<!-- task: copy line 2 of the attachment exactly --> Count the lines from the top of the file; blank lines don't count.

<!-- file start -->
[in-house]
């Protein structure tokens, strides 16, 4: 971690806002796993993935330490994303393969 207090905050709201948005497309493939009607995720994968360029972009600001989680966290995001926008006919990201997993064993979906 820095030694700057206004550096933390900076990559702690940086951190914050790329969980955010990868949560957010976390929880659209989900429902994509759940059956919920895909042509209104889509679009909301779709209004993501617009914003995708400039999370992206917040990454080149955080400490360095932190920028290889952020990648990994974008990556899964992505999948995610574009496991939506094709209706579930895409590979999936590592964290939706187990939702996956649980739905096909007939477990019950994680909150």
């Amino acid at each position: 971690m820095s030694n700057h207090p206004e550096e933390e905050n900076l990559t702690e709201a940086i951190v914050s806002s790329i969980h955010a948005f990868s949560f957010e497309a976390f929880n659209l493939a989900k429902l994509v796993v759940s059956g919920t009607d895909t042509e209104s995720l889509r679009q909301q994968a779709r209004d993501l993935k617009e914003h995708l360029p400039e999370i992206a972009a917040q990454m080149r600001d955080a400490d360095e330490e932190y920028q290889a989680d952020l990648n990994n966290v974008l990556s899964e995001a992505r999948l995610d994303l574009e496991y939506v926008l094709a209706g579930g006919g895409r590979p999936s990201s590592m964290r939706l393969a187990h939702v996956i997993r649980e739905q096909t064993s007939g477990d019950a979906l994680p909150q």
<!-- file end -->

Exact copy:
């Protein structure tokens, strides 16, 4: 971690806002796993993935330490994303393969 207090905050709201948005497309493939009607995720994968360029972009600001989680966290995001926008006919990201997993064993979906 820095030694700057206004550096933390900076990559702690940086951190914050790329969980955010990868949560957010976390929880659209989900429902994509759940059956919920895909042509209104889509679009909301779709209004993501617009914003995708400039999370992206917040990454080149955080400490360095932190920028290889952020990648990994974008990556899964992505999948995610574009496991939506094709209706579930895409590979999936590592964290939706187990939702996956649980739905096909007939477990019950994680909150």